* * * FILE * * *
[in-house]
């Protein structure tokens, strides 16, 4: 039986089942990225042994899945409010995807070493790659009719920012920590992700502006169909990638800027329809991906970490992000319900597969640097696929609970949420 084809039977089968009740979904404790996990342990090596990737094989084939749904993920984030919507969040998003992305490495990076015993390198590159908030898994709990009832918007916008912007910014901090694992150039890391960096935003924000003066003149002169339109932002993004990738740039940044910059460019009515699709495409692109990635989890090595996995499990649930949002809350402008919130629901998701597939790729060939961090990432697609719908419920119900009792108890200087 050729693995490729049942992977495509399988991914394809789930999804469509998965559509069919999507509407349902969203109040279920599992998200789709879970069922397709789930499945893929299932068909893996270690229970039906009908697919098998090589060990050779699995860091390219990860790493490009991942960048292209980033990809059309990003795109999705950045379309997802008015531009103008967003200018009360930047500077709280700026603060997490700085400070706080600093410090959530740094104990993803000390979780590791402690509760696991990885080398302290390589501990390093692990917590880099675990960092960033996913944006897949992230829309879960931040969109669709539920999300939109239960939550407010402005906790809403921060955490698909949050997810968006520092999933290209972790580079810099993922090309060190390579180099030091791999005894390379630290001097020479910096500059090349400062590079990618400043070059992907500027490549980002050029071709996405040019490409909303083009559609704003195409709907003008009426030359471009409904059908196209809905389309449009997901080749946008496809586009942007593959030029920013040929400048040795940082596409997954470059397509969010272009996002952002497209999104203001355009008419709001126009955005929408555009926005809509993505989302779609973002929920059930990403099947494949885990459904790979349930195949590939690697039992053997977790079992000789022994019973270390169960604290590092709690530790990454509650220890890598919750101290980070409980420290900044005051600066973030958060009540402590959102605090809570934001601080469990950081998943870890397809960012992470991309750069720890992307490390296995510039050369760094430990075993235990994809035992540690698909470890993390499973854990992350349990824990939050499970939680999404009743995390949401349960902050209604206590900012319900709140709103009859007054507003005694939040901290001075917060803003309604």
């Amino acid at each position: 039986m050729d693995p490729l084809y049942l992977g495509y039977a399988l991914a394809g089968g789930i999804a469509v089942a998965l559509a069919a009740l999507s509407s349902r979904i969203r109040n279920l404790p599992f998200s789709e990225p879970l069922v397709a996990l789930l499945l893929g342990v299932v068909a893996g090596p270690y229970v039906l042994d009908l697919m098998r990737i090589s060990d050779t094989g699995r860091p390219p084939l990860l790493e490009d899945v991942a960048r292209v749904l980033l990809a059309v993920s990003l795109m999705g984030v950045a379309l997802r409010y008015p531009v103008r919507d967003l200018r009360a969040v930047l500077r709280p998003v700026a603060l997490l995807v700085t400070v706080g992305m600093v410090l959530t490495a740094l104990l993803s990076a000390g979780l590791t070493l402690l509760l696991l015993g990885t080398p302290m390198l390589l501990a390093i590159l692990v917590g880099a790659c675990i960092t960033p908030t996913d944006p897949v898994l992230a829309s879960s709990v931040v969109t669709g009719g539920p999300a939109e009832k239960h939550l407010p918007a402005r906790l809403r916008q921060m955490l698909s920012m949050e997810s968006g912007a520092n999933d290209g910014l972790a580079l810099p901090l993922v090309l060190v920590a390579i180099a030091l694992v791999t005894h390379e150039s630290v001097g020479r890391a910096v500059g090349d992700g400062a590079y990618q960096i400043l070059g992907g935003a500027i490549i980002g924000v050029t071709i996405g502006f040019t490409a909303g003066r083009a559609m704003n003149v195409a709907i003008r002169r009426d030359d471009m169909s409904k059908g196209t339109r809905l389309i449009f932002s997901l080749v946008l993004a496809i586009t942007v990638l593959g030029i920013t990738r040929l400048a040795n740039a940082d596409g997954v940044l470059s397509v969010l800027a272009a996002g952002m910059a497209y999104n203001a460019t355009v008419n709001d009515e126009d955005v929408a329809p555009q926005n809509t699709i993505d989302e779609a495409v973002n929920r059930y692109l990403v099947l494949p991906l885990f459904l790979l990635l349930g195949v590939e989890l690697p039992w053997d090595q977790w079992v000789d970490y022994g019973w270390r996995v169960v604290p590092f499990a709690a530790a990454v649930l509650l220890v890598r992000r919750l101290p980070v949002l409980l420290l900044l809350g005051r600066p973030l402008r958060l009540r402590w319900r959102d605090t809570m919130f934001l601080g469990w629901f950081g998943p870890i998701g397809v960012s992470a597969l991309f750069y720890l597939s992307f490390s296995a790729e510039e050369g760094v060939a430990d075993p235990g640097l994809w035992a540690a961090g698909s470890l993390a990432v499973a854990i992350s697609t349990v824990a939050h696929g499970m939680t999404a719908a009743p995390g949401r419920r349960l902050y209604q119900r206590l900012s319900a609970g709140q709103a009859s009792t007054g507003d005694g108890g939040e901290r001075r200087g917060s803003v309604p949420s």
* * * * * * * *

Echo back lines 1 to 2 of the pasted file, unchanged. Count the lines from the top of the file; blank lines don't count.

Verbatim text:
[in-house]
């Protein structure tokens, strides 16, 4: 039986089942990225042994899945409010995807070493790659009719920012920590992700502006169909990638800027329809991906970490992000319900597969640097696929609970949420 084809039977089968009740979904404790996990342990090596990737094989084939749904993920984030919507969040998003992305490495990076015993390198590159908030898994709990009832918007916008912007910014901090694992150039890391960096935003924000003066003149002169339109932002993004990738740039940044910059460019009515699709495409692109990635989890090595996995499990649930949002809350402008919130629901998701597939790729060939961090990432697609719908419920119900009792108890200087 050729693995490729049942992977495509399988991914394809789930999804469509998965559509069919999507509407349902969203109040279920599992998200789709879970069922397709789930499945893929299932068909893996270690229970039906009908697919098998090589060990050779699995860091390219990860790493490009991942960048292209980033990809059309990003795109999705950045379309997802008015531009103008967003200018009360930047500077709280700026603060997490700085400070706080600093410090959530740094104990993803000390979780590791402690509760696991990885080398302290390589501990390093692990917590880099675990960092960033996913944006897949992230829309879960931040969109669709539920999300939109239960939550407010402005906790809403921060955490698909949050997810968006520092999933290209972790580079810099993922090309060190390579180099030091791999005894390379630290001097020479910096500059090349400062590079990618400043070059992907500027490549980002050029071709996405040019490409909303083009559609704003195409709907003008009426030359471009409904059908196209809905389309449009997901080749946008496809586009942007593959030029920013040929400048040795940082596409997954470059397509969010272009996002952002497209999104203001355009008419709001126009955005929408555009926005809509993505989302779609973002929920059930990403099947494949885990459904790979349930195949590939690697039992053997977790079992000789022994019973270390169960604290590092709690530790990454509650220890890598919750101290980070409980420290900044005051600066973030958060009540402590959102605090809570934001601080469990950081998943870890397809960012992470991309750069720890992307490390296995510039050369760094430990075993235990994809035992540690698909470890993390499973854990992350349990824990939050499970939680999404009743995390949401349960902050209604206590900012319900709140709103009859007054507003005694939040901290001075917060803003309604």